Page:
Monday, March 14, 2016

What does “Black Belt” mean to me? - Bill Reaves

What does “Black Belt” mean to me?
Bill Reaves

When I walked through the front door of Strickland’s TKD the very first time, I was looking for a way to stay in shape while engaging my mind.  I was bored with running and lifting at the gym.  It had become mindless to me.  There was nothing about it that stimulated me mentally.    Now that I have found an environment that educates me and keeps me fit while being surrounded by a great group of people who challenge me to get better all the time.  
I’ve spent a lot of time thinking about what achieving a “black belt” would mean to me.  I started by looking up the definition:

black belt
1.       a black belt worn by an expert in judo, karate, and other martial arts.

When I began this journey almost three years ago, I would have agreed with this definition.  I thought earning a black belt would have a beginning, a middle and an end.  To me the term ‘expert’ means that there is no more to learn, nothing more to gain.  I no longer believe this definition is accurate.  I have discovered that while there is a beginning, there really isn’t a middle or an end.  I believe that when it comes to TKD, the real “expert” is the individual that continues to seek knowledge despite whatever status he/she holds.
I believe that earning my black belt is similar to graduating high school.  I have now learned the basics of the discipline.  I think that the additional degrees of a black belt can be viewed as a college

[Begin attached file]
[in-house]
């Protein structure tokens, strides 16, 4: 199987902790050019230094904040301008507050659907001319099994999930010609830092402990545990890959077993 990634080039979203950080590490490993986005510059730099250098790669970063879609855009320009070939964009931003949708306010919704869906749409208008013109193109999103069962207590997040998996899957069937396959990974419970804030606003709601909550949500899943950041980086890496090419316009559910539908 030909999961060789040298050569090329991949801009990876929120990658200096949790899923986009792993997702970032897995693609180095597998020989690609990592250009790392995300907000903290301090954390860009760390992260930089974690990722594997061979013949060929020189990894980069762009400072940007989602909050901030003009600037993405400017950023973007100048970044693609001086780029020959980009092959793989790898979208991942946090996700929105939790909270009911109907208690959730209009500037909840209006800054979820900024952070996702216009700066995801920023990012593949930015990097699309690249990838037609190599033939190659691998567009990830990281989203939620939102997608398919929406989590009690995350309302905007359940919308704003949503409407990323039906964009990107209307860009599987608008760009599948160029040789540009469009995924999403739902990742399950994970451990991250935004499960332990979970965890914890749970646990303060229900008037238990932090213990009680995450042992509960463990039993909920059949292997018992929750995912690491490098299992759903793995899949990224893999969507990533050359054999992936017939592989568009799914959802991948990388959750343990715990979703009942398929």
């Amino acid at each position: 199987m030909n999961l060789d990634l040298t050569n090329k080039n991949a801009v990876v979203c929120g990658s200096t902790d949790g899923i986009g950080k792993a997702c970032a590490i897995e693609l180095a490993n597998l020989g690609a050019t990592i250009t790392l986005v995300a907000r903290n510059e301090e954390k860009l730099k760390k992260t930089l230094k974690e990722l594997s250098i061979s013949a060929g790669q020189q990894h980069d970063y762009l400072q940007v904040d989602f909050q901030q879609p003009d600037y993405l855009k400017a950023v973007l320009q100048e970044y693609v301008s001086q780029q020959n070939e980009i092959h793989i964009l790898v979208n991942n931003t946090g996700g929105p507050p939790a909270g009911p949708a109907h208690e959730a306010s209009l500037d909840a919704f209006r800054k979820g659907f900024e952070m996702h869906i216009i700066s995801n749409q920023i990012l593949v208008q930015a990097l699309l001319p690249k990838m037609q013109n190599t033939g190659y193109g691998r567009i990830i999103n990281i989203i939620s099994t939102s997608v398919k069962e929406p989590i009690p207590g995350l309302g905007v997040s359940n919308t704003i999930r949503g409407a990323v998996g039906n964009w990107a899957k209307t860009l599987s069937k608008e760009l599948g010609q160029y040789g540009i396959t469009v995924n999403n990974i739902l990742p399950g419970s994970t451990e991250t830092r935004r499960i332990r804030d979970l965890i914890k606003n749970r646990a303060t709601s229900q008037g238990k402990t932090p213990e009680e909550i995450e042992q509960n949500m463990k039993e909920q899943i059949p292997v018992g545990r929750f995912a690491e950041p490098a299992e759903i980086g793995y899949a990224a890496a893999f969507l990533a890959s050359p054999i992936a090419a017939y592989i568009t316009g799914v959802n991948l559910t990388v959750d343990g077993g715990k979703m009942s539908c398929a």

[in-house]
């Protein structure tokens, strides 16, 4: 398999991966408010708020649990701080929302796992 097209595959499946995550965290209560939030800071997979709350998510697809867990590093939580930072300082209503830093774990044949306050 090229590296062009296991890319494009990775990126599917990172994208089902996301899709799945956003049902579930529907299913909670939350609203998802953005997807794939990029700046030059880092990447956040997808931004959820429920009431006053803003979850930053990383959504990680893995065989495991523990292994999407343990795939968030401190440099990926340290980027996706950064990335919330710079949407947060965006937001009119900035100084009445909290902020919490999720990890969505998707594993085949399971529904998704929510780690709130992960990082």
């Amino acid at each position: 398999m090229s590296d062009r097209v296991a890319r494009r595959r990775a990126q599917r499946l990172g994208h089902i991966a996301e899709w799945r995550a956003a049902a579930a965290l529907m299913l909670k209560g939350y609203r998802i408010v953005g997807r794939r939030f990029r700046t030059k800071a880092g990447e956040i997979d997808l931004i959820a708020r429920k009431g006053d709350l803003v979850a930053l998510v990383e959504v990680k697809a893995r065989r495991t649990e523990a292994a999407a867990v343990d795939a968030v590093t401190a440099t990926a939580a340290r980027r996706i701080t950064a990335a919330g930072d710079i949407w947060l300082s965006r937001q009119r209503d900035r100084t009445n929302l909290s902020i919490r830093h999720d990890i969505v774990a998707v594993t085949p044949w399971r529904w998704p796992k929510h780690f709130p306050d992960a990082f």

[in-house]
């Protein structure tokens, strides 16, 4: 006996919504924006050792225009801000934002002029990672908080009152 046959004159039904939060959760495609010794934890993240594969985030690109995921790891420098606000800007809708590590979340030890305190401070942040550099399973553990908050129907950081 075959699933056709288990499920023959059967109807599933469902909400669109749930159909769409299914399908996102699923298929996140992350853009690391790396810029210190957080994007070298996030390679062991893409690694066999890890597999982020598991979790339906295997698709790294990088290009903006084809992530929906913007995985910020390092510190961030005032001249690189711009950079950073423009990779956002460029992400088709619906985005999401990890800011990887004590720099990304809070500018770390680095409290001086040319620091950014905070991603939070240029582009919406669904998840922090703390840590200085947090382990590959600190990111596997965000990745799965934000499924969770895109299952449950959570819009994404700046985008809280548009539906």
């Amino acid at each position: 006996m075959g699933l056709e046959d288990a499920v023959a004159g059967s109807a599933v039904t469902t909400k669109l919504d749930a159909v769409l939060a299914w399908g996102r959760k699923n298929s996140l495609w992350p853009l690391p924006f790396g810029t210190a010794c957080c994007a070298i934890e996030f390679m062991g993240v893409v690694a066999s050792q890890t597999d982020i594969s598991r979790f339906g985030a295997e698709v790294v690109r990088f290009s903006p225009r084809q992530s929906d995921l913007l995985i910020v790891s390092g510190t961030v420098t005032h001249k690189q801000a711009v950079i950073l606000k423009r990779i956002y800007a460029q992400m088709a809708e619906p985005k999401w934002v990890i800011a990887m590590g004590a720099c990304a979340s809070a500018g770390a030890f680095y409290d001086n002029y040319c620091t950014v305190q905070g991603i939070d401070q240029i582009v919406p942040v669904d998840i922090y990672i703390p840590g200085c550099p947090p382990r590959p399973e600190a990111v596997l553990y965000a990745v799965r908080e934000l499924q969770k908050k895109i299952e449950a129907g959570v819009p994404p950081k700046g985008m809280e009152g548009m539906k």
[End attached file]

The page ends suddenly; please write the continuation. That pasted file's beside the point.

degree, a master’s degree and even a PH D.  Again, the continued desire for knowledge makes the “expert” in all of us.
I have been exposed to other disciplines over the years (a karate course in college and I learned to box in my 30’s) that provided me with certain skills and goals, but there was always an end point that established the completion. Once I completed these endeavors, there was nothing else to gain.
 Now I look forward to class for the endless knowledge as much as the workout.  I enjoy the competition and the additional clinics and seminars as it provides me with more information to apply.  I see no end to this process.
                Despite everything I have said above, the one thing I keep coming back to is the black belt does not represent who I am, it represents the potential in me and what I can become.    A good example of this is when I failed the red belt test.  Simply put, I was not prepared.  I did not “master” the form.  In that instant I realized the only person that beat me that day was myself.  It has driven me to dedicate the time to prepare, something that we all should do to earn the things we want and desire in or lives.

                In closing, I have enjoyed this journey and I look forward to what the future holds in my pursuit of more knowledge and its’ applications.  I look forward to pursuing the always elusive “expert” status!